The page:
I've enjoyed Ben Horowitz'es books. Both of them. Far more than his interviews/lectures on-line, even if I find some of the references he makes (especially hip-hop ones) annoying. But in the end: he's a brilliant guy with incredible experience plus he knows how to "sell" his knowledge out (which is more tricky than many tend to think).

I'm writing these words for a reason: I've just recently read his 2nd book - "What you do is who you are" - and despite its terrible title :) I find it one of the best books on the organizational culture I've ever read. I recommend reading it end-to-end, but today I'd like to refer to one particular excerpt/concept I've found very interesting and thought-provoking.

The dilemma

According to BH's observations (ones I fully agree with) at some point you may face a dilemma - whether to make/reinforce an action that supports the culture or the tribe. And the revealing part of the statement is that these two are not synonymous.

While supporting the tribe is more about integrity & inclusion, it's strictly people-oriented. That may be a big pro short-term, but in the end it means that you're letting culture go wild - it can drift wherever winds flow, because tribes(wo)men can craft it freely. It sounds like a big risk as the larger the tribe gets, the harder it is to keep the alignment - at some point part of the tribe may feel detached enough to leave (the tribe).

An example:

Your trusted lieutenant acted in a way that does not correspond to the culture - the action is not selfish/stupid/reckless; it's just that when following our known principles he should have behaved differently (to support the culture unambiguously). He has not been reprimanded and the action hasn't been condemned - as this organization puts its people first, stands for them (nearly unquestioningly) and considers itself defined as the sum of its members.

The other way (culture-focused) sounds more dispassionate and even "ruthless" - the tribe itself (people) is secondary to the culture (virtues/principles/values/actions - that are supposed to define the tribe). Those that do not adhere to culture's norms are (more or less) politely asked out.

How would the example above look in such an organization?

It doesn't matter that the person is a high performer or a trusted lieutenant - the culture is the culture and the principles is what defines us as the organization (makes our identity). There's a fast & prompt reaction, the questioned action is condemned and the said person is a subject of his/her action's consequences. Cultivating the culture is more important than loyalty to the other tribe member, shared sense of belonging or other social (tribal) bonds.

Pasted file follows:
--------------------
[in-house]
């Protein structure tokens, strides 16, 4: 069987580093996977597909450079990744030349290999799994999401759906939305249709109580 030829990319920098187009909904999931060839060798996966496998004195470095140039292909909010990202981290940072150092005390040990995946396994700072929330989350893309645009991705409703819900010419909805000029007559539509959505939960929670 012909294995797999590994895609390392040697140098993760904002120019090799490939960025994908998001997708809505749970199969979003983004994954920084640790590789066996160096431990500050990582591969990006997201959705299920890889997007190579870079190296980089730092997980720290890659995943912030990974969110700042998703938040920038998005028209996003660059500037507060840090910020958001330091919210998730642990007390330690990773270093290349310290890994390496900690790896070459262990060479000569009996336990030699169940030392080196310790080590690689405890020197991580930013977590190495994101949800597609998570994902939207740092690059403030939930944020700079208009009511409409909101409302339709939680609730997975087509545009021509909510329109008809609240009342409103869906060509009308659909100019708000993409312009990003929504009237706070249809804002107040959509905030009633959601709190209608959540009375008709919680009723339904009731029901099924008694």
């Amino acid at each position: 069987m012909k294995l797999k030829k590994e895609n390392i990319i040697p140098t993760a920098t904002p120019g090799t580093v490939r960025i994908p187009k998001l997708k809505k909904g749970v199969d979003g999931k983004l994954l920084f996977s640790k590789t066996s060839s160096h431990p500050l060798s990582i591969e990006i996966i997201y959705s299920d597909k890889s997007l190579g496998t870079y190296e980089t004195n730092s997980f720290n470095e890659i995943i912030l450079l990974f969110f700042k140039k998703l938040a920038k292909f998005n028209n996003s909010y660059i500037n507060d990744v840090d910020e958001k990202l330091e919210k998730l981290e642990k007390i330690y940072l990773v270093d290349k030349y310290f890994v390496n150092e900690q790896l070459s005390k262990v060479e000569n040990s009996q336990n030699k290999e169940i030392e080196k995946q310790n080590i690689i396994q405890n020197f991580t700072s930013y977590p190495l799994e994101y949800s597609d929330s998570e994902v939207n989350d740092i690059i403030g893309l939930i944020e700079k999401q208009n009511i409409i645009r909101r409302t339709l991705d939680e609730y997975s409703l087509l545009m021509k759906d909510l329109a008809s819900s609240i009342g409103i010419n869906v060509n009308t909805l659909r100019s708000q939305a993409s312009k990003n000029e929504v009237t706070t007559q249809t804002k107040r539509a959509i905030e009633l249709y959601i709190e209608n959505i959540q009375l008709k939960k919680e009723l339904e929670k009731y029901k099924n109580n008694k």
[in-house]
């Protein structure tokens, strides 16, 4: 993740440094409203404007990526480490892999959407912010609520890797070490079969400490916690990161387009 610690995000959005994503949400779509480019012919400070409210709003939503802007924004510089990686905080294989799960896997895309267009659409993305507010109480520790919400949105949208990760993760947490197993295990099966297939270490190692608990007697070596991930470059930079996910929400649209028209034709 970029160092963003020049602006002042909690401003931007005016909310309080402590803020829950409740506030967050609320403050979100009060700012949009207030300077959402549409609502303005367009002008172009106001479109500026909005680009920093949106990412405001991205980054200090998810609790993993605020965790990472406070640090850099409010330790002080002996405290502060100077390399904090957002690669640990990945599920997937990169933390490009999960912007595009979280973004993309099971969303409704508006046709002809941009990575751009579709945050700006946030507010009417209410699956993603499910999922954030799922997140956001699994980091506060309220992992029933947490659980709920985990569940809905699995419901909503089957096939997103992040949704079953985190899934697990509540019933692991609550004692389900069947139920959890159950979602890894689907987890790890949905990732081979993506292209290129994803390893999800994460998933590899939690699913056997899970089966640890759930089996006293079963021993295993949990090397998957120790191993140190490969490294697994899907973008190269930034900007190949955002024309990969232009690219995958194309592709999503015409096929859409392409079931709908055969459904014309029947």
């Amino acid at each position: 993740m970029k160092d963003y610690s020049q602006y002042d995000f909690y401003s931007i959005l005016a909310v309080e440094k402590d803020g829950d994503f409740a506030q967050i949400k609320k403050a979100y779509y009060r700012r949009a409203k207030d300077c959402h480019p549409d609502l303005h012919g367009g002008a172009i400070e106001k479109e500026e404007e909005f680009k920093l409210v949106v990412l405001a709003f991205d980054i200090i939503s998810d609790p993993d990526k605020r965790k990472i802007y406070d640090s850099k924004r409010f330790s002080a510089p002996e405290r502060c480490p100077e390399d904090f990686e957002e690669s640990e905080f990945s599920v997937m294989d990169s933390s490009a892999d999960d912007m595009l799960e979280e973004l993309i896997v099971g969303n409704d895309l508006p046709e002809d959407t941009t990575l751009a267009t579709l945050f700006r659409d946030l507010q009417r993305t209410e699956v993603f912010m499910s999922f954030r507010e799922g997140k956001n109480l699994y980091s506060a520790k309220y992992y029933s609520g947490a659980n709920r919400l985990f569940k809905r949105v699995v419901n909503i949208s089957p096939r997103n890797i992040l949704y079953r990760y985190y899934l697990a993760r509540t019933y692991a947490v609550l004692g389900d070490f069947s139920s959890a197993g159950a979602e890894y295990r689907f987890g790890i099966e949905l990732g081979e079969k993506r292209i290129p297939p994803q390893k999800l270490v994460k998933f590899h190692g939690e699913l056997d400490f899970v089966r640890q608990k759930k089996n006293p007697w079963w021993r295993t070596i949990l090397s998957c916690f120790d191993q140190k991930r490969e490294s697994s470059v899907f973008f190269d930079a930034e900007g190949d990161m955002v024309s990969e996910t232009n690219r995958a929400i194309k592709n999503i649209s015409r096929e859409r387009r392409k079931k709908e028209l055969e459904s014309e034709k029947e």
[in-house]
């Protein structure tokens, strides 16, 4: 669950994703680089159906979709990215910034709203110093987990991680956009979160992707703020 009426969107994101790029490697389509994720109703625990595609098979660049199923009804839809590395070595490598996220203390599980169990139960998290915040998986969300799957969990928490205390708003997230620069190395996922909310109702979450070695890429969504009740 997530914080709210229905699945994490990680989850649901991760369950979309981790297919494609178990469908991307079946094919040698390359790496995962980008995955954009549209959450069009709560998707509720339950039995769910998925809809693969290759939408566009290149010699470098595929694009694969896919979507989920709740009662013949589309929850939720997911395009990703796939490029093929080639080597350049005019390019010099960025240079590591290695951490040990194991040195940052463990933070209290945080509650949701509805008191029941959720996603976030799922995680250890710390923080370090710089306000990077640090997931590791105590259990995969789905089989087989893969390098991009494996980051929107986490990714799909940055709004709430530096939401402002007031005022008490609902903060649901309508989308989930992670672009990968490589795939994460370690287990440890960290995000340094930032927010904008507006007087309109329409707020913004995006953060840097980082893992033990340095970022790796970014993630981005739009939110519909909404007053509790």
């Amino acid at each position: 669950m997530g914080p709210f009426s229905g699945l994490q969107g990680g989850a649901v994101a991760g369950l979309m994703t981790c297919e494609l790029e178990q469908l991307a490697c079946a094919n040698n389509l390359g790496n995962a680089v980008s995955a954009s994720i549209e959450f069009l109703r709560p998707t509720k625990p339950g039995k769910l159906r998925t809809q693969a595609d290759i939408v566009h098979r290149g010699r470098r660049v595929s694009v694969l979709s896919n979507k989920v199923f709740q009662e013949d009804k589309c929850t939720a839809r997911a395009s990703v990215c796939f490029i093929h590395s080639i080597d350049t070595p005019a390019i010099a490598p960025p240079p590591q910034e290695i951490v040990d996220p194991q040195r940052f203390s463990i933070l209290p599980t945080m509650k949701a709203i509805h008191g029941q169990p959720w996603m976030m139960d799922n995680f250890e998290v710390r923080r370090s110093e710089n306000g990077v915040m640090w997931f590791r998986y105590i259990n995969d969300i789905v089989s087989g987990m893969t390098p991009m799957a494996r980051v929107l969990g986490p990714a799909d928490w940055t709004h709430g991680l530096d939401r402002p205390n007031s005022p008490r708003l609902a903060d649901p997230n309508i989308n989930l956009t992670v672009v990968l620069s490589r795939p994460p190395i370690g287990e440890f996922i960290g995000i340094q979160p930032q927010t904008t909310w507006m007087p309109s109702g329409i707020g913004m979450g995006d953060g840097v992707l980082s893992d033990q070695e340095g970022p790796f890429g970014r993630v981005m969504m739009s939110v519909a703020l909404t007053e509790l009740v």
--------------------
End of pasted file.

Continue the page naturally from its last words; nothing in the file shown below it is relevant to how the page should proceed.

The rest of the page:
Just be clear

Personally, I think it's a significant difference (between prioritizing one or the other) - which makes a hell of an impact (on the organization). Humans are social creatures who make bonds, get emotional about their connections, tend to gather up in groups (tribes) around ideas/common targets & goals. Nevertheless, however harsh it sounds, the professional community that aims for the strong culture is supposed to have an ability of self-heal. Culture is not given forever, there will always be outliers - bad hire decisions, people who are not the match, ones whose priorities/beliefs have changed or simply low performers who can't/won't meet the expectations.

An organization that prioritizes the tribe higher sacrifices its culture, standards and potentially even its "social contract" (incl. the reasons why all the people are here - the "higher purpose"). It risks its mission for the sake of tribe's integrity (it's "shallow" version). I'm not saying it's bad per se - maybe it's OK for this particular organization, but this should be expressed explicitly.

An organization that prioritizes culture higher potentially sacrifices some of its psychological safety (if the expectations and "social contract" are clear: not that much). But what it gains is clarity in terms of what it represents and what kind of people it looks for - emphasizes the importance of standards & principles while reminding everyone that they are on a particular mission. Again - I'm not saying it's the only proper way - it's a highly contextual topic which really depends on the organization: its ambitions, purpose & how it wants to align its people together.

Which kind of organization you're building / you're part of?

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